Well, hello there to you all. If you’re reading this, then you want to know what I, That Guy, think about Lord Of The Rings: Fellowship Of The Ring. Or maybe you’re scrolling past to read what the others wrote. I maybe, you’re reading this on our Facebook page, and the only way to read any more would be to click on that handy little link around about here…
As the title suggests, this is my opinions on the first LOTR movie. This isn’t the only review. Go to our homepage and there should be two more reviews about this film lying around. Check them out too. Why not, right?
So, what is the film about? Well, there’s a magic ring, which a group of nine beings must set out to destroy. This is part one of their 3 part quest to destroy the ring in the big volcano where it was first forged.
Probably the shortest, most accurate plot summary for any LOTR movie you’ve ever seen, right? Let’s see if the others can do better, eh?
So, what do I think?
Well… where do we start? Plot, as I usually do.
It’s a fairly good plot, as films go. You have your merry start, your sudden change, a few shock moments, one of two expositions and BAM! The shit hits the fan with the arrival of black riders who are after that ring. One minute they’re in a field, then off a cliff, then with carrots and then it gets worrying. They run, you get the thrill of their chase, and then it all looks good when they meet Strider, and even after Frodo gets stabbed by the magic knife, you know he’s fine ‘case he wakes up in Rivendell which is the safest place for miles.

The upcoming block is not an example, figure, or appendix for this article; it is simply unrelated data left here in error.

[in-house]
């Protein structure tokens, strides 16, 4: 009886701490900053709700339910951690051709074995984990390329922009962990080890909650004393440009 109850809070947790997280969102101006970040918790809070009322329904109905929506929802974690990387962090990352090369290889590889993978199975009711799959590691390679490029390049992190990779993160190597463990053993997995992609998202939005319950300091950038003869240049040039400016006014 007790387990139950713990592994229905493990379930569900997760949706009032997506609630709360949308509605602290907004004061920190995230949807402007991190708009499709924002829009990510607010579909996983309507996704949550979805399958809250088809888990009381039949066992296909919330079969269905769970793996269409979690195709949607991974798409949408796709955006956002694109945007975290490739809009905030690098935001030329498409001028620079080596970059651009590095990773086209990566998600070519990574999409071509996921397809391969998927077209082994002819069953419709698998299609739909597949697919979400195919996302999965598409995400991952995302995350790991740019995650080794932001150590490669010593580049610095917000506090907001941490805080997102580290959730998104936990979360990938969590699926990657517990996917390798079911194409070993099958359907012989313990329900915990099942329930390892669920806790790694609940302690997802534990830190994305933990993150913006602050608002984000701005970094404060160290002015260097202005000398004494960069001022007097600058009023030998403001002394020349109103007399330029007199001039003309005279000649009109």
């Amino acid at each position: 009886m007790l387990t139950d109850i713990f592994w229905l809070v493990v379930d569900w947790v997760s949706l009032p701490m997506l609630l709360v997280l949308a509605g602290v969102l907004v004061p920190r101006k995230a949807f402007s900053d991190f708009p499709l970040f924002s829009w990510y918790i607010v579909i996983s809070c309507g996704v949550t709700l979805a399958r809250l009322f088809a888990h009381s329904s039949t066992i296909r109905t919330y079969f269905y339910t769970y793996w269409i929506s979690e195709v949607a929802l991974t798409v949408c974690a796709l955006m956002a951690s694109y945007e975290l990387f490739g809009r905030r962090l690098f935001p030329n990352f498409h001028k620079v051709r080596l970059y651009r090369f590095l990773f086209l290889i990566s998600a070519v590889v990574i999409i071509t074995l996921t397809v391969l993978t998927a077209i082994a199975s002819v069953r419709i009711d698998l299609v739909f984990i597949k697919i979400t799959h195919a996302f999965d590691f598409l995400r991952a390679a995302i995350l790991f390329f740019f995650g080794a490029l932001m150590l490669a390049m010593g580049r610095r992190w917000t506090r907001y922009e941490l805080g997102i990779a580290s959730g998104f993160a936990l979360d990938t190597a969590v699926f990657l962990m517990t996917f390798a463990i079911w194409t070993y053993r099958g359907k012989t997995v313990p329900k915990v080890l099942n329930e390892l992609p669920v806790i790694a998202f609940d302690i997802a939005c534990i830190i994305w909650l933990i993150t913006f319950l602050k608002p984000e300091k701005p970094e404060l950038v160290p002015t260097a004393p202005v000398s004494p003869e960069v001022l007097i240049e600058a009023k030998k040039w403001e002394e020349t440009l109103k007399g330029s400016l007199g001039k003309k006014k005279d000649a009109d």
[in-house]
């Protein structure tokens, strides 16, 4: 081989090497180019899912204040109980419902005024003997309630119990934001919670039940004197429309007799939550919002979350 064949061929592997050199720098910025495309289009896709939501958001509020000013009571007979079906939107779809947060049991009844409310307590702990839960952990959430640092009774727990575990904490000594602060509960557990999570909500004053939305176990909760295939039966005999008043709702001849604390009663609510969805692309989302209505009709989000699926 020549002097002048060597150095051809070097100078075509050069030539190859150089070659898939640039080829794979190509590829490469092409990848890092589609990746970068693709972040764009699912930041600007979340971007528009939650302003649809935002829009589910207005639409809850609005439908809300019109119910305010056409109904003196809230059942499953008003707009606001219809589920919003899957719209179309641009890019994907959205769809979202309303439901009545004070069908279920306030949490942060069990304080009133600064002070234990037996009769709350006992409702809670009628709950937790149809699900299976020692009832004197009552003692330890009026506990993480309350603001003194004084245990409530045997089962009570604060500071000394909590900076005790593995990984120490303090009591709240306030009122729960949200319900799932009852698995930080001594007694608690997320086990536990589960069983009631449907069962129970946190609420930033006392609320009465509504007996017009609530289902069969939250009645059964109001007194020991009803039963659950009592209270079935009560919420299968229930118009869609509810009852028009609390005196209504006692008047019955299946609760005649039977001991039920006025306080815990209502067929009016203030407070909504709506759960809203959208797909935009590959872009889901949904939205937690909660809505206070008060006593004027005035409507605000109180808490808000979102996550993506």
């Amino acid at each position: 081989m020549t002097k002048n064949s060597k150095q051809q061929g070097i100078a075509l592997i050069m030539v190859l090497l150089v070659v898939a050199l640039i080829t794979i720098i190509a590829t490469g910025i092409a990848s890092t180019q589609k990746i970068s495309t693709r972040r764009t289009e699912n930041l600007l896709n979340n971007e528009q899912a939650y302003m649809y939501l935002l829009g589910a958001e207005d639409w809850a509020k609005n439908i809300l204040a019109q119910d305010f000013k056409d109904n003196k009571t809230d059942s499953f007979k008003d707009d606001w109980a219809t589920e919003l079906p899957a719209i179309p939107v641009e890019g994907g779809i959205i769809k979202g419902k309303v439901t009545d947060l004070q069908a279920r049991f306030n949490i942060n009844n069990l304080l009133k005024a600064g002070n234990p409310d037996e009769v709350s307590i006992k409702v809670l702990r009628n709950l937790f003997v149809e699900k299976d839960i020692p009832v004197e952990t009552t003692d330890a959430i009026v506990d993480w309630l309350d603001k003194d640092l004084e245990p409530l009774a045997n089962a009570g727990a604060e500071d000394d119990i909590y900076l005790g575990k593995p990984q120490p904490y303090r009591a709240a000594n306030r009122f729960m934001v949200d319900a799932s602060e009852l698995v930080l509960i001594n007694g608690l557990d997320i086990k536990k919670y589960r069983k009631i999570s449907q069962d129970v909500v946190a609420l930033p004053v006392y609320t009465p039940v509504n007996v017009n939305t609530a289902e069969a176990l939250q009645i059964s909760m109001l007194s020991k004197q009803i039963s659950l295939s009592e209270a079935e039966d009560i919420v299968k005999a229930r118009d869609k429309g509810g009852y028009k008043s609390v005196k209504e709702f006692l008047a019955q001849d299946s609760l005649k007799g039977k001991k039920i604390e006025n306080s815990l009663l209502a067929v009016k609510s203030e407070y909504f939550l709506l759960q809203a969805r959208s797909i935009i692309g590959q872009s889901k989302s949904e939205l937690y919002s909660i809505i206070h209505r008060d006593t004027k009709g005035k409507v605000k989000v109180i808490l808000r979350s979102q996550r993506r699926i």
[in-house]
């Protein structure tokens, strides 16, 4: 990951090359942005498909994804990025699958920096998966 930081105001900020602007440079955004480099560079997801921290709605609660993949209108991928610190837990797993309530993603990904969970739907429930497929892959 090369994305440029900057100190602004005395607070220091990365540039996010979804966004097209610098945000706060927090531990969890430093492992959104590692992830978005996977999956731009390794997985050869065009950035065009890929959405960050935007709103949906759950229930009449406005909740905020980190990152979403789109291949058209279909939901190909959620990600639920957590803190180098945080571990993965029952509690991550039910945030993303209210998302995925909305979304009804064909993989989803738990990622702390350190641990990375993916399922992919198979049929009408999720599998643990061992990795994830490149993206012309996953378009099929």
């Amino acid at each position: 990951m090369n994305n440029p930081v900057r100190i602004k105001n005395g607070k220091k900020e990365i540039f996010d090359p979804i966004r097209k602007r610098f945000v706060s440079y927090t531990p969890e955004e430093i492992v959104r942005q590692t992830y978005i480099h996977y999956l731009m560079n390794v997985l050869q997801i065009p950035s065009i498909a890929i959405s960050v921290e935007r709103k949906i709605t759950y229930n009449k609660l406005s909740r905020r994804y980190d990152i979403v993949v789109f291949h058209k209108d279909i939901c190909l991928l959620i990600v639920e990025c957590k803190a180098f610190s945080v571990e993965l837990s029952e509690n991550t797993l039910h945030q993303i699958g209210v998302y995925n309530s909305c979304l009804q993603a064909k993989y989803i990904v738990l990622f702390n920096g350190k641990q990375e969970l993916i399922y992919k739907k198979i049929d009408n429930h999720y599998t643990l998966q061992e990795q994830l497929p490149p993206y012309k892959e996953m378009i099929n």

But no. He’s a fucking moron and agrees to go and destroy it, which, admittedly, is the plot of the book and pretty much the point, but him doing it, when he can’t even get from safe place A, through safe places B, C and D, to safe place E, without nearly dying, is a BAD idea.
And the film goes on as such – they find a place they think is alright, something goes down and it isn’t so alright. Moria, Lothlorien and the Falls of Rauros. Turns out no-where is safe, and they’re lucky to have all survived… Or have they? Or rather, did they? I don’t want to tell you too much, because, you know, it might ruin the film, but Boromir dies, Frodo and Sam run away to Mordor alone, Merry and Pippin get kidnapped by Orcs and the rest try to save the latter two Hobbits.
Ha. End ruined.
What do I think though? Well, it has its ups and down and you get a few shocks and a few scares, so all things considered, it has what it needs. There’s a steady amount of relaxed time to action filled times, and the fact that Moria is a half hour thing, 15 minutes of which are emotion fueled combat scenes, really gets you thinking that this might be a darn good film.
It is a bit long though. We needed every minute of it, in retrospect, but I’m sure we could have cut down an awful lot of the Lothlorien bits and some of the Shire bits to make it, say a 2 hours film, maybe 2 1/2 hours, instead of the 3 that it is. I don’t mind so much, but on the re-watch, it can be quite annoying…
Shut up Boromir…
So what about the cast and their portrayal of the characters?
And Bilbo (Ian Holm) at the back, but he’s a minor character at most…
Well, since they are the eponymous characters, I’ll focus on them mostly for this section.